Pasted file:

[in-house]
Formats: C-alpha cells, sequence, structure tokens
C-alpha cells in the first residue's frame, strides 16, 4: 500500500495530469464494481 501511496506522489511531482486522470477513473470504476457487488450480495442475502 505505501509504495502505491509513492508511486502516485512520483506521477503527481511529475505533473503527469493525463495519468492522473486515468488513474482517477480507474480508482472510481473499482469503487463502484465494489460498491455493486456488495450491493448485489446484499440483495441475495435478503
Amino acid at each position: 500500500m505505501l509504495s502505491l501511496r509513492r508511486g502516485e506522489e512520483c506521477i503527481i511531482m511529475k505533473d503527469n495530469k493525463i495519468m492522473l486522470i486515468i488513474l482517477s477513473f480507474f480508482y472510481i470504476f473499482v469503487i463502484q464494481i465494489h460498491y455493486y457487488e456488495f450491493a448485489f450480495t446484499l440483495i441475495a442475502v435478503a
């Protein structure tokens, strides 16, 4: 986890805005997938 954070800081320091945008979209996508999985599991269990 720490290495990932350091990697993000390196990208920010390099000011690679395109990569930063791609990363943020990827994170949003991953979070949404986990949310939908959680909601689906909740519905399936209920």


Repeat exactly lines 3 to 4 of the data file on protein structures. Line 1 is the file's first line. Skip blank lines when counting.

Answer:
C-alpha cells in the first residue's frame, strides 16, 4: 500500500495530469464494481 501511496506522489511531482486522470477513473470504476457487488450480495442475502 505505501509504495502505491509513492508511486502516485512520483506521477503527481511529475505533473503527469493525463495519468492522473486515468488513474482517477480507474480508482472510481473499482469503487463502484465494489460498491455493486456488495450491493448485489446484499440483495441475495435478503
Amino acid at each position: 500500500m505505501l509504495s502505491l501511496r509513492r508511486g502516485e506522489e512520483c506521477i503527481i511531482m511529475k505533473d503527469n495530469k493525463i495519468m492522473l486522470i486515468i488513474l482517477s477513473f480507474f480508482y472510481i470504476f473499482v469503487i463502484q464494481i465494489h460498491y455493486y457487488e456488495f450491493a448485489f450480495t446484499l440483495i441475495a442475502v435478503a